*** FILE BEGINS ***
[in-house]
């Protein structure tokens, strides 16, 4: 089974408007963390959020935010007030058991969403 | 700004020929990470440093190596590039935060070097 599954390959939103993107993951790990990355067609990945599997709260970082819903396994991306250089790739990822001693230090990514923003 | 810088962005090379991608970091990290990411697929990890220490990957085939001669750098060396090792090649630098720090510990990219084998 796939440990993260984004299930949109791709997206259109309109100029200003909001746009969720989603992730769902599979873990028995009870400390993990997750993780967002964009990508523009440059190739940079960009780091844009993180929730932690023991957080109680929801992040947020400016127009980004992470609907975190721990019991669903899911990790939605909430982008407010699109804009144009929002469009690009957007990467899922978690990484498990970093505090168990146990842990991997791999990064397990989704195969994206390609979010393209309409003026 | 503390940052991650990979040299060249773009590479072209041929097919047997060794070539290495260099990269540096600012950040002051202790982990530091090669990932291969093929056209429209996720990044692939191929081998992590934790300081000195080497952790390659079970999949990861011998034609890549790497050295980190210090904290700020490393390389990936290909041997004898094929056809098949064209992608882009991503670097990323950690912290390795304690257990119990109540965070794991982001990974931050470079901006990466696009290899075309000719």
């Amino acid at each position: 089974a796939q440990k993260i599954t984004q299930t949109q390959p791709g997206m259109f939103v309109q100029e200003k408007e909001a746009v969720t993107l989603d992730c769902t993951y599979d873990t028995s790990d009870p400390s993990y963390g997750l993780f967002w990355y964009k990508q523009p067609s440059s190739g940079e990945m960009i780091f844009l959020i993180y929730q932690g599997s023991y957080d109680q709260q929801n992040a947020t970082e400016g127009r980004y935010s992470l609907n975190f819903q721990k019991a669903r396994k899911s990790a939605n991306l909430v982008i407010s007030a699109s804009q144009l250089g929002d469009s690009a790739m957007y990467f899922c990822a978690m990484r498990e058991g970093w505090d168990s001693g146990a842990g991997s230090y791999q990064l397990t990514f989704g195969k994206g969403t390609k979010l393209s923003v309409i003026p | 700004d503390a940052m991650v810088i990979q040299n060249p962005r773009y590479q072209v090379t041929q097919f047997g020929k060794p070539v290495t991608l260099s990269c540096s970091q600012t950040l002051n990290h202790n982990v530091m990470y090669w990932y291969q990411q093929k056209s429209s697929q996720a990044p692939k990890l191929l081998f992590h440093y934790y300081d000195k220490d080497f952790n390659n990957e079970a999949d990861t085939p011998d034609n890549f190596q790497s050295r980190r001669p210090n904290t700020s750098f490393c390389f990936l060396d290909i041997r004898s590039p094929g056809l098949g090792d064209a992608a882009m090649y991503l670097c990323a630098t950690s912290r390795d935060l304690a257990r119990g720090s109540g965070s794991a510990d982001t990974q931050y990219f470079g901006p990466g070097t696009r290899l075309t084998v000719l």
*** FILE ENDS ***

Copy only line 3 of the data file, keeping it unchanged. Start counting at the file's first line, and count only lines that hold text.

């Amino acid at each position: 089974a796939q440990k993260i599954t984004q299930t949109q390959p791709g997206m259109f939103v309109q100029e200003k408007e909001a746009v969720t993107l989603d992730c769902t993951y599979d873990t028995s790990d009870p400390s993990y963390g997750l993780f967002w990355y964009k990508q523009p067609s440059s190739g940079e990945m960009i780091f844009l959020i993180y929730q932690g599997s023991y957080d109680q709260q929801n992040a947020t970082e400016g127009r980004y935010s992470l609907n975190f819903q721990k019991a669903r396994k899911s990790a939605n991306l909430v982008i407010s007030a699109s804009q144009l250089g929002d469009s690009a790739m957007y990467f899922c990822a978690m990484r498990e058991g970093w505090d168990s001693g146990a842990g991997s230090y791999q990064l397990t990514f989704g195969k994206g969403t390609k979010l393209s923003v309409i003026p | 700004d503390a940052m991650v810088i990979q040299n060249p962005r773009y590479q072209v090379t041929q097919f047997g020929k060794p070539v290495t991608l260099s990269c540096s970091q600012t950040l002051n990290h202790n982990v530091m990470y090669w990932y291969q990411q093929k056209s429209s697929q996720a990044p692939k990890l191929l081998f992590h440093y934790y300081d000195k220490d080497f952790n390659n990957e079970a999949d990861t085939p011998d034609n890549f190596q790497s050295r980190r001669p210090n904290t700020s750098f490393c390389f990936l060396d290909i041997r004898s590039p094929g056809l098949g090792d064209a992608a882009m090649y991503l670097c990323a630098t950690s912290r390795d935060l304690a257990r119990g720090s109540g965070s794991a510990d982001t990974q931050y990219f470079g901006p990466g070097t696009r290899l075309t084998v000719l």